A majority of 54% disagrees with the decision of various factions to boycott the latest meeting of the PLO’s Central Council in Ramallah and believe it was a wrong decision while 30% think it was the right decision.  A similar percentage (53%) believes that the boycott has damaged the legitimacy of the Central Council while a third believes it has not done that. The view that it was wrong to boycott the Council’s meeting rises in the West Bank (60%) and declines in the Gaza Strip (45%). It is also higher in villages and towns (62%) than in refugees camps (48%), among supporters of Fatah (71%) compared to supporters of Hamas (43%), among those who are 50 years or older (58%) compared to those whose age is between 18 and 22 years (47%), among the somewhat religious (57%) compared to the religious and the non-religious (52% and 47% respectively), among those who support the peace process (58%) compared to those who are opposed to the peace process (49%), among the non-refugees (58%) c0mpared to the refugees (50%), and among the illiterates (62%) compared to the holders of BA degree (51%).

Two thirds (66%) support and 26% oppose the Central Council’s decision to suspend Palestinian recognition of the state of Israel until Israel recognizes the state of Palestine. But a majority of 52% believes that the Palestinian leadership will not implement that decision and 35% believe it will implement it.  Similarly, 68% support and 25% oppose the Central Council’s decision to stop security coordination with Israel; but more than two-thirds (69%) believe that the Palestinian leadership will not implement that decision and only 21% believe it will.  Moreover, 76% support and 18% oppose the Central Council’s decision to immediately stop all measures taken against PA employees in the Gaza Strip; but 50% of the public believe that the Palestinian leadership will not implement that decision and only 37% believe it will.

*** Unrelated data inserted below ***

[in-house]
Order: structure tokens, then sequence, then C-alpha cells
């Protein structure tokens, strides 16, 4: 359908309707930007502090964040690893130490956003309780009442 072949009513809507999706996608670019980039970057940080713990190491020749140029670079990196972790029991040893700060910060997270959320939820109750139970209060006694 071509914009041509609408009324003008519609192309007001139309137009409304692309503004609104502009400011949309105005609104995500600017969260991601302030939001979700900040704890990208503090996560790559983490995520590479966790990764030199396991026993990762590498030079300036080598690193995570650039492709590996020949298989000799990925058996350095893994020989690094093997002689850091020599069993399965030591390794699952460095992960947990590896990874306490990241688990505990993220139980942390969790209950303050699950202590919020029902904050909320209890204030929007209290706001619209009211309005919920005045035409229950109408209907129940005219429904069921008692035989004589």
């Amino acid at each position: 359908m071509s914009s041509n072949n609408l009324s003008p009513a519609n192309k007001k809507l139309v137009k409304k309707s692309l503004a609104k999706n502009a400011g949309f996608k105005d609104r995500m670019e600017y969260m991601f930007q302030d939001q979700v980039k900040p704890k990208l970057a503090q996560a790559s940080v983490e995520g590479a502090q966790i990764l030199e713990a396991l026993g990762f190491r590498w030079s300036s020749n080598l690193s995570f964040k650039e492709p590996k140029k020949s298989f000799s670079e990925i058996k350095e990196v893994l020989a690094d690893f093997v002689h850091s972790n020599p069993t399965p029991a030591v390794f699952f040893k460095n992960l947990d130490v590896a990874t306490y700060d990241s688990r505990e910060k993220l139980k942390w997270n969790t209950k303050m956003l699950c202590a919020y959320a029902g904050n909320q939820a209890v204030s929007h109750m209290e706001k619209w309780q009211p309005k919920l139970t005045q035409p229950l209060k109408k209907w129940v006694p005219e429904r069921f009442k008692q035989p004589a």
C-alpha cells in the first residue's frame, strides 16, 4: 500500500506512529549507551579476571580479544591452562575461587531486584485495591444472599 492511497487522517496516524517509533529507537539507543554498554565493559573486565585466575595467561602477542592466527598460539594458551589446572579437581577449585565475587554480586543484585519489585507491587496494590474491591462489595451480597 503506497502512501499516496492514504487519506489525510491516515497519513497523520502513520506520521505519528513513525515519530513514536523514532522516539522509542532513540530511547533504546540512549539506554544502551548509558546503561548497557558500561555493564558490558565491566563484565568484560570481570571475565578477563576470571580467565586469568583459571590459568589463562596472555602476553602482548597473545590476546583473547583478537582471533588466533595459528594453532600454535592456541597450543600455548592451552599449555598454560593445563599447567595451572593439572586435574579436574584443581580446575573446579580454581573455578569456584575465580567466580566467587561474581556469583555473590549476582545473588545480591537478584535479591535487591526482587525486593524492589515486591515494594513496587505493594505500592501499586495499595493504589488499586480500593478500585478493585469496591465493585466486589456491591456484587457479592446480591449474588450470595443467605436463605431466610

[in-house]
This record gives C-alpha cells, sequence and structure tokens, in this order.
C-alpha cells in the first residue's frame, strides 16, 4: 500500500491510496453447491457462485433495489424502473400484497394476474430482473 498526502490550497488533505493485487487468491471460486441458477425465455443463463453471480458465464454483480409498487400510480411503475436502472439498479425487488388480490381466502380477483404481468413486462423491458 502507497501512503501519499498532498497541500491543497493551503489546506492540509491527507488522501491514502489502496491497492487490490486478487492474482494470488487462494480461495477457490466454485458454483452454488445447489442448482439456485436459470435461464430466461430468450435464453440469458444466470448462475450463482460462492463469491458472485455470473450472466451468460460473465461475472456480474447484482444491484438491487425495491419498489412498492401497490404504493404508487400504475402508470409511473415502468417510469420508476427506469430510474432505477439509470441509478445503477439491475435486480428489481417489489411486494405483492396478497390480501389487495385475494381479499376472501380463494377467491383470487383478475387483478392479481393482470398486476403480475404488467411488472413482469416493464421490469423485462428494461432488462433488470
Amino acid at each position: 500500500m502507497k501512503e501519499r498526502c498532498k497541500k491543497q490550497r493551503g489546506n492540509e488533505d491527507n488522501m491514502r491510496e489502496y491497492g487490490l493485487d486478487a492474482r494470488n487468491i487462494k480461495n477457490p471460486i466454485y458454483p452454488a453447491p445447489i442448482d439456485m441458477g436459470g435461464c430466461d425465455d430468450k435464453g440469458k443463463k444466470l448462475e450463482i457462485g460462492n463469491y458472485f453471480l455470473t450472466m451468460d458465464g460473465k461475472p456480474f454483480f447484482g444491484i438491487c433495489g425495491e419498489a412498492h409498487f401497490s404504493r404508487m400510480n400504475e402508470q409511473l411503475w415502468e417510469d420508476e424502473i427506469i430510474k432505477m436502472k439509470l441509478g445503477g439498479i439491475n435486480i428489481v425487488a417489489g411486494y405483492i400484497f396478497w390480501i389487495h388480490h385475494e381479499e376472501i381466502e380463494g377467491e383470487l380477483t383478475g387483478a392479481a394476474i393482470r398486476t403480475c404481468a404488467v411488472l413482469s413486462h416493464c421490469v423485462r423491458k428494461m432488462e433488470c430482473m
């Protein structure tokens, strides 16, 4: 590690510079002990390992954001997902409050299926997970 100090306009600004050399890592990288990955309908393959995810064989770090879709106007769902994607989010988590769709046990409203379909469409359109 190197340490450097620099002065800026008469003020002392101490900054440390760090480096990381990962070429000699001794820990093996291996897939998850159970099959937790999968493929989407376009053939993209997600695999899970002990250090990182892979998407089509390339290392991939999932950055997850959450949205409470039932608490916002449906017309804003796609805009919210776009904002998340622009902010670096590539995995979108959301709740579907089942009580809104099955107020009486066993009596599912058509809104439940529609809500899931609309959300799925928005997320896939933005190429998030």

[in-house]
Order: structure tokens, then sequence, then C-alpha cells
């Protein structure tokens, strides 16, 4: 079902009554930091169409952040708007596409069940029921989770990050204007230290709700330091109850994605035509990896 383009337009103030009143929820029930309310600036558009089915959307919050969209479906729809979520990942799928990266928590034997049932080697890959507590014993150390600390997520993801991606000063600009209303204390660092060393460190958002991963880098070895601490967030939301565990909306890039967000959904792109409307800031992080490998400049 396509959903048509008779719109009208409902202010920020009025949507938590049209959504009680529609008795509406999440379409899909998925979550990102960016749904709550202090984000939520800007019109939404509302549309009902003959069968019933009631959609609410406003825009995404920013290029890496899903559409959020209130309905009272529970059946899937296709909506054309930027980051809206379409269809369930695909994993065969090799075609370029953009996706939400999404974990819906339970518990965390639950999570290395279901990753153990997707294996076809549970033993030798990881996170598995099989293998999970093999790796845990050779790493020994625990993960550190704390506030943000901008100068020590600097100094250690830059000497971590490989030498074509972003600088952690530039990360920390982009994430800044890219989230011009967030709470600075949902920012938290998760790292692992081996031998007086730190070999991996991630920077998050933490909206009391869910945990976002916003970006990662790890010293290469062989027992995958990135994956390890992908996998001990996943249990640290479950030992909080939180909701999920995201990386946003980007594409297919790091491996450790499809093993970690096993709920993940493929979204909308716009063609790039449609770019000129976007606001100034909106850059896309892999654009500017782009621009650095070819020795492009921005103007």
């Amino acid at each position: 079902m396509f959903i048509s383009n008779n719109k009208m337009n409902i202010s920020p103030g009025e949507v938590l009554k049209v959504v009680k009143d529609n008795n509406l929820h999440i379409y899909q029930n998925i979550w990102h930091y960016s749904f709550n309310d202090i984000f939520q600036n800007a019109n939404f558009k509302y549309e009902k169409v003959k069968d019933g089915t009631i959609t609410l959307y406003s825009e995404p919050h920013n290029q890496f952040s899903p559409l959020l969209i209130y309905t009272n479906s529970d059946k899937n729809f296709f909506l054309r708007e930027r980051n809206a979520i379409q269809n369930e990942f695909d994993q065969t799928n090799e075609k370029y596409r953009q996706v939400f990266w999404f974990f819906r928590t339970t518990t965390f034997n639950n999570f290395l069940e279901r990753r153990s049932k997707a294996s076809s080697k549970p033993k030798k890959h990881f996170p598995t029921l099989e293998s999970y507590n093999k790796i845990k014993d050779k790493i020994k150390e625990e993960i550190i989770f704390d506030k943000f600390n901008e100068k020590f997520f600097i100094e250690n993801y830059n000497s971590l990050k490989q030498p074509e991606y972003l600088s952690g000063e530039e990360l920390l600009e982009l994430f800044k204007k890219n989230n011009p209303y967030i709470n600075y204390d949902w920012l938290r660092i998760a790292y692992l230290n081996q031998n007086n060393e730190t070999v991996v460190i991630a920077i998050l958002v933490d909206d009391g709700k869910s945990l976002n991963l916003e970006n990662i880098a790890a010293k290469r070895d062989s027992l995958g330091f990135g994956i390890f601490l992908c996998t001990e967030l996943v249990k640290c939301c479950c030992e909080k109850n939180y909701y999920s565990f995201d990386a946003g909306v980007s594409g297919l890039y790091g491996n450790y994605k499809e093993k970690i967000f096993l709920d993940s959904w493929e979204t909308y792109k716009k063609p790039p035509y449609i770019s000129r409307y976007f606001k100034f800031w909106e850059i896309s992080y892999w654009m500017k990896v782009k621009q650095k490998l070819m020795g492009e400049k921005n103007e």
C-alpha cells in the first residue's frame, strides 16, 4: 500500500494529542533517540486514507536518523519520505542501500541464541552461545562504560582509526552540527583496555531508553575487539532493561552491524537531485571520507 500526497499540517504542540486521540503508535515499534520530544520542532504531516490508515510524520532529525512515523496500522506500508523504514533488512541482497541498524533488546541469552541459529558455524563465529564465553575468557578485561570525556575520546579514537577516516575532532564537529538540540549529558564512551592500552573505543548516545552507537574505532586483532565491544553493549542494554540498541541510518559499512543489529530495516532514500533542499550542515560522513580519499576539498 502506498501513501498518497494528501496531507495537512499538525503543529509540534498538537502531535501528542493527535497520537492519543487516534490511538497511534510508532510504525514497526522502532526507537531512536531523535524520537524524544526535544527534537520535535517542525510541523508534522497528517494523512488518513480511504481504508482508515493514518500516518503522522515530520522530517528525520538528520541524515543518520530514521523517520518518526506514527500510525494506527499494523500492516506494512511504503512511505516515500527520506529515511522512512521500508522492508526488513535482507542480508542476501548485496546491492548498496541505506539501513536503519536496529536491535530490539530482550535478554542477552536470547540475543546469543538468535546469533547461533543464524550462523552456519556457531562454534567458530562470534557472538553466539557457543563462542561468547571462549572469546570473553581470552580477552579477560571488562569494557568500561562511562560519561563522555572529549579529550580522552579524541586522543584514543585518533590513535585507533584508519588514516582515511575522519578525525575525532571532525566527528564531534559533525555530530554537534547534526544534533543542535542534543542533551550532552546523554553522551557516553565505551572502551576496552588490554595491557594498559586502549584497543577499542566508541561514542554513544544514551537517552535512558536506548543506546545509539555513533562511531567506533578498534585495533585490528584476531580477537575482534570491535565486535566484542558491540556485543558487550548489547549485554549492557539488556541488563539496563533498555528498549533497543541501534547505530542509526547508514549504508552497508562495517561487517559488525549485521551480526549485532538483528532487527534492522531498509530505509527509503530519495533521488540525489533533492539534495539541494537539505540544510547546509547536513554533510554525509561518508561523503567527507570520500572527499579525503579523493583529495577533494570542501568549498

6) Palestinian-Jordanian confederation

  • Two thirds express opposition to a Palestinian-Jordanian confederation
  • Three quarters express opposition to a trilateral confederation between Palestine, Jordan, and Israel

We asked the public about the idea of a Jordanian-Palestinian confederation in the context of the statement made by president Abbas regarding an offer made by the US peace team and in light of Abbas’ statement that the he favors a trilateral confederation that includes Palestine, Jordan, and Israel. About two-thirds rejected and 29% accepted a Palestinian-Jordanian confederation. When asked about the trilateral confederation, Palestine, Jordan, and Israel, 75% rejected it and 18% accepted it. Support for a Palestinian confederation with Jordan is higher in the Gaza Strip (34%) compared to the West Bank (25%), in refugee camps (34%) compared to villages/towns and cities (26% and 28% respectively), among supporters of Fatah and third parties (43% and 35% respectively) compared to supporters of Hamas (25%), among those who support the peace process (34%) compared to those who oppose the peace process (18%), and among holders of BA degree (30%) compared to the illiterates (18%).